As laborers return to the fields this fall in Florida, both unauthorized crop workers and H-2A workers are vulnerable to the coronavirus. According to a new University of Florida Institute of Food and Agricultural Sciences (UF/IFAS) study, an estimated 75 percent of Florida crop workers have at least one underlying health issue that puts them at risk of developing COVID-19 complications.
However, sources of risk for these two groups are different, according to the study. This is largely because domestic unauthorized workers are significantly older than H-2A workers, which increases their risk of developing COVID-19 complications, said Gulcan Onel, a UF/IFAS assistant professor of food and resource economics.
Most of the workers do not speak English and have less than a high school education, Onel said.
“These findings highlight the need for accessible and culturally-minded outreach efforts to educate workers about preventive measures for COVID-19,” she said.
One example of UF/IFAS outreach is based at the Southwest Florida Research and Education Center in Immokalee. Faculty and experts there are hosting a series of workshops to help train farm supervisors to keep their employees as safe as possible from COVID-19.
For her study, Onel used three different sources of data, including a survey of citrus harvesters her team conducted in several Florida counties. Onel also synthesized existing health and employment data from federal sources. She then compared the demographic differences of H-2A workers with those of unauthorized agricultural workers to draw conclusions about COVID-19 risks among these farmworkers.
The study shows workers’ susceptibility to the virus varies by location across Florida counties. Onel and her colleagues saw a high correlation between counties with the most COVID-19 cases and counties with the most agricultural workers. Among counties with the highest crop worker populations, Miami-Dade, Palm Beach and Hillsborough counties had the most COVID-19 cases. They were followed by Broward, Collier, Lee, Manatee and Polk counties.
Among other findings:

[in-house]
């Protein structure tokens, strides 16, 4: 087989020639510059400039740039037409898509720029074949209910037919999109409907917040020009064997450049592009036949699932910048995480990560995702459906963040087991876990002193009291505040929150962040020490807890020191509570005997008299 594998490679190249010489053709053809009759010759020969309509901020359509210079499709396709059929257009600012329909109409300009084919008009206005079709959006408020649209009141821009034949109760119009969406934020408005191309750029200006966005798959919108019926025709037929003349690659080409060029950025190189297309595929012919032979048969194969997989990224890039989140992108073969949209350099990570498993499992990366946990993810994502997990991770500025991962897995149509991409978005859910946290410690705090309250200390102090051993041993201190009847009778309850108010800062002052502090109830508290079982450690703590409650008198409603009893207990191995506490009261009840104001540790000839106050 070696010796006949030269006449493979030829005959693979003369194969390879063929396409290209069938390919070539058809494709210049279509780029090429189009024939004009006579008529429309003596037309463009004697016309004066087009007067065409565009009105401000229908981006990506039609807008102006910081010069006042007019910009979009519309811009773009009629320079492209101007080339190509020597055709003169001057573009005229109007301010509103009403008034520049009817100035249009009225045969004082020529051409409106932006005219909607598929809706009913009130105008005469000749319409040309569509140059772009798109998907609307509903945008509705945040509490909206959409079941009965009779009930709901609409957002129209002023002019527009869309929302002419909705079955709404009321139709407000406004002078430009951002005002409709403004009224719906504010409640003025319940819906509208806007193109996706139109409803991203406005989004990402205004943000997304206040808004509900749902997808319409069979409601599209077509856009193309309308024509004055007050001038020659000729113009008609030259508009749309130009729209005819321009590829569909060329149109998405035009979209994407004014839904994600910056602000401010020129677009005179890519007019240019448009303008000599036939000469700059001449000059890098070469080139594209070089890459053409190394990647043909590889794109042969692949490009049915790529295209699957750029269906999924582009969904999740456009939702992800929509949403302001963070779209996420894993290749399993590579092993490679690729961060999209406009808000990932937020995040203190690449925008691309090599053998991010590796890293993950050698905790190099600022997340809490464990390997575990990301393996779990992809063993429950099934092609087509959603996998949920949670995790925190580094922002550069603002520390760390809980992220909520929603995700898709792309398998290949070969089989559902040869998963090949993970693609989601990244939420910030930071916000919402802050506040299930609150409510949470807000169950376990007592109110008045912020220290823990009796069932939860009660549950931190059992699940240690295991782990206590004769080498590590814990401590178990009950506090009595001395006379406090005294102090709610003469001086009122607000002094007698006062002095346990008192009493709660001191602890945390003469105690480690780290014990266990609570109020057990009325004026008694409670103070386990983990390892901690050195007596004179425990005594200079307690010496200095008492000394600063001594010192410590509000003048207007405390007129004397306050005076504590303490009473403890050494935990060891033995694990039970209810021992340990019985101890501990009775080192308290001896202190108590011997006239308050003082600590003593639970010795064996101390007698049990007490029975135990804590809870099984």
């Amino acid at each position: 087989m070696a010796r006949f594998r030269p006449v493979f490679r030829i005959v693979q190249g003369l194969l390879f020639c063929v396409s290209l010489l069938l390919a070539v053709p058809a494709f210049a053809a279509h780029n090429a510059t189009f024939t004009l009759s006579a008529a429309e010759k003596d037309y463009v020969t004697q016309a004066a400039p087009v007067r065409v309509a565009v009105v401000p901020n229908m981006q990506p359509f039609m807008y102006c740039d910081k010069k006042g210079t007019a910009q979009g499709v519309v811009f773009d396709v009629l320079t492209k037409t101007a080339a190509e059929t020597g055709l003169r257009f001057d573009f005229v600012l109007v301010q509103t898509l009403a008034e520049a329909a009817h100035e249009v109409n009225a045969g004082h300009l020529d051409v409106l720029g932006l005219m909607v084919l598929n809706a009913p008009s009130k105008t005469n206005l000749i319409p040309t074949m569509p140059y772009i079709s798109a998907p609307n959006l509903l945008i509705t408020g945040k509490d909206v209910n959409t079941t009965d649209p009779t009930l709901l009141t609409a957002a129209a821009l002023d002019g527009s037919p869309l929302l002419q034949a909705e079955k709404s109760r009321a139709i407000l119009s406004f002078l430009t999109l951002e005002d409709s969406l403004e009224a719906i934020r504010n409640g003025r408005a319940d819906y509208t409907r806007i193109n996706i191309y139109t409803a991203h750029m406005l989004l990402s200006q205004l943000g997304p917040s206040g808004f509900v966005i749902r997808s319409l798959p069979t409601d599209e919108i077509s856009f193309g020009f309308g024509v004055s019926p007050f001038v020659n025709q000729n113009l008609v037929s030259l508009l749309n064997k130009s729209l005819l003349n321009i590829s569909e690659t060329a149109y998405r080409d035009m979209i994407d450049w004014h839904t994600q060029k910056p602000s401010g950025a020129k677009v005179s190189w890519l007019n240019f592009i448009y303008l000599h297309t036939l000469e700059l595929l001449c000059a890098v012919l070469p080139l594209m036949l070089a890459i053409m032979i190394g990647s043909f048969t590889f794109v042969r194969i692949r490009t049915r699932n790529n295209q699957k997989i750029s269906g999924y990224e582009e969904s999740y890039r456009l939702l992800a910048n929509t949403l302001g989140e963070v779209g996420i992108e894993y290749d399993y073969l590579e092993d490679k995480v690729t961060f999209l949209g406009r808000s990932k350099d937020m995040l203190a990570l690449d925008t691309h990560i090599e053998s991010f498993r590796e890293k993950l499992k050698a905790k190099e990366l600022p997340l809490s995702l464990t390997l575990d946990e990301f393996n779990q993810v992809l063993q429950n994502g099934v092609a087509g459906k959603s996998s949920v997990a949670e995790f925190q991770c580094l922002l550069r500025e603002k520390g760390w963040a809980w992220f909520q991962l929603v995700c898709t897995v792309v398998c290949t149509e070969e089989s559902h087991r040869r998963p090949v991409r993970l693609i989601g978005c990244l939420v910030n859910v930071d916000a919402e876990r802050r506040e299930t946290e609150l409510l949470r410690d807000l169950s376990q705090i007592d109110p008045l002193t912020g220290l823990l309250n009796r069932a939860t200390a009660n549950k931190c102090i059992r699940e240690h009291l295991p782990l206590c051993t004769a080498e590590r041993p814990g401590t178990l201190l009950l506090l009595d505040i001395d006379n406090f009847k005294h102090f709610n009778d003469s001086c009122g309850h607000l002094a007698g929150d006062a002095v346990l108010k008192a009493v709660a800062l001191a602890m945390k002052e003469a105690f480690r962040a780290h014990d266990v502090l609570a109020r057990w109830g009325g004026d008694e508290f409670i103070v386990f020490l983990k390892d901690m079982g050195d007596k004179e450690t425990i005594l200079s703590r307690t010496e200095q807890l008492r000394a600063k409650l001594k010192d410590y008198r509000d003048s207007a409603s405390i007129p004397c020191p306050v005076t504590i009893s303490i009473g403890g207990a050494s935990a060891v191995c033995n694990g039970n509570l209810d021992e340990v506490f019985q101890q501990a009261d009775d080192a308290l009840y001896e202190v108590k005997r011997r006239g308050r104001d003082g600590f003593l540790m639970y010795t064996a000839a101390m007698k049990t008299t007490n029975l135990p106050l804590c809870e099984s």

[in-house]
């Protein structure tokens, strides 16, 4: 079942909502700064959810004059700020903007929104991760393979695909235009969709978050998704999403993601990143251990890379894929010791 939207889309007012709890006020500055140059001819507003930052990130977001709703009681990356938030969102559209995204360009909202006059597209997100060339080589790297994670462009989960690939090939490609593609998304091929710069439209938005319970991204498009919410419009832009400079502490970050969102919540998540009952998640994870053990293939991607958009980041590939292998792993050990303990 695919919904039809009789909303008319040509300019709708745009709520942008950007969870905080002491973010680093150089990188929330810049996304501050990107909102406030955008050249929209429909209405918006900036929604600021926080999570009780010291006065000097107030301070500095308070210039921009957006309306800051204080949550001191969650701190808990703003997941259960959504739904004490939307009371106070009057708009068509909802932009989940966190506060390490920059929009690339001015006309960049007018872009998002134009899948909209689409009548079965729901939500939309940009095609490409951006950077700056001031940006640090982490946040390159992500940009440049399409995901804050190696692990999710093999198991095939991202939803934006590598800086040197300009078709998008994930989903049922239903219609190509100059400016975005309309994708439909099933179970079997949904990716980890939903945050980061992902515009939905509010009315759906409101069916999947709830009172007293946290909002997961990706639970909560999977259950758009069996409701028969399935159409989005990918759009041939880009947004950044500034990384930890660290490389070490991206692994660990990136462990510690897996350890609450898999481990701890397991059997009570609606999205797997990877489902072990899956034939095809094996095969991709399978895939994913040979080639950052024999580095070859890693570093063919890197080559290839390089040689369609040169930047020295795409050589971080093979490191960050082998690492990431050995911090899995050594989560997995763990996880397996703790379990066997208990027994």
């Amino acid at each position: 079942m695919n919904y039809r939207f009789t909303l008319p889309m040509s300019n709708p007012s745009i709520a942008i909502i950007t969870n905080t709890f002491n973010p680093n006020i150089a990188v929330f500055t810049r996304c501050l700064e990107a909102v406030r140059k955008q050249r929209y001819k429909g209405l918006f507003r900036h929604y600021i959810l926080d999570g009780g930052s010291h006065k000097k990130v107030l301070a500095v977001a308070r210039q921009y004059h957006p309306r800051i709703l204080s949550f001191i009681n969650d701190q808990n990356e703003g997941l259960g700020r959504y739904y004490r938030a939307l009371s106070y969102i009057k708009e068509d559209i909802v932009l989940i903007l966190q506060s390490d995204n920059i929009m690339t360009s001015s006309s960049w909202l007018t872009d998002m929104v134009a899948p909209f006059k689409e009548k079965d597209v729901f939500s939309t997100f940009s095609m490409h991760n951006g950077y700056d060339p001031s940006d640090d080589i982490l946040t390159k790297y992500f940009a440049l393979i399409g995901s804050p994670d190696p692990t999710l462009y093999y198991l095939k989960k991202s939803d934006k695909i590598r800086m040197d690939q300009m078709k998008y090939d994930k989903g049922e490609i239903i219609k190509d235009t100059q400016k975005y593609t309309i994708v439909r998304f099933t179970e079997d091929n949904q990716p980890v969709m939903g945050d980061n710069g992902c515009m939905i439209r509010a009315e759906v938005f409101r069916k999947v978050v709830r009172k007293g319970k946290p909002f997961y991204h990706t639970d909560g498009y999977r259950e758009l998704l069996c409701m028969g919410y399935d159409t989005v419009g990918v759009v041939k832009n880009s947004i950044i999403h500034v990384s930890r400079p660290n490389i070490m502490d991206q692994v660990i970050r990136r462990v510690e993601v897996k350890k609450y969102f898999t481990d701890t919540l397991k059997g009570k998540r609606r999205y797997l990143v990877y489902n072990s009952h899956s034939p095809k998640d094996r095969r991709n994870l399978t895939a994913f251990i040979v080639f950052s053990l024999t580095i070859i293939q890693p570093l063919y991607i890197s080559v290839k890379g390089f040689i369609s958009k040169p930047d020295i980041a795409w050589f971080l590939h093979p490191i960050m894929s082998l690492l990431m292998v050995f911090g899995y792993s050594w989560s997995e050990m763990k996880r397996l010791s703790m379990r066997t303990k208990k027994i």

- H-2A workers live in employer-provided and controlled housing, which may make it easier to take measures to help mitigate COVID-19 for them, compared to domestic workers. On the other hand, H-2A workers spend more time traveling to their work sites than domestic workers, which may make transportation a higher risk factor for this group of workers.
- Preventing or mitigating COVID-19 among unauthorized workers gets more complicated by today’s immigration environment. Contact tracing and encouraging workers to seek testing and/or care may be difficult because unauthorized domestic crop workers fear they will be deported. Ensuring privacy of workers and their contacts will be vital for effective mitigation strategies.
- H-2A workers send more of their earnings back home compared to domestic unauthorized workers. Therefore, H-2A workers likely have stronger ties with family in their countries of origin, the survey found.
“This is important with the recent spikes in COVID-19 cases in Mexico and South America. Higher remittances (back home) indicate that H-2A workers — who are mostly married and have minor-aged children — likely have stronger ties to their country of origin,” Onel said. “They might be more reluctant to return to U.S. farms amid the COVID-19 pandemic. On the other hand, existing workers in the fields may continue working, even when they are sick, to keep up with their support for family back home. Piece-rate payment schemes may further encourage risk-taking behavior among workers, posing a challenge for containing outbreaks.”
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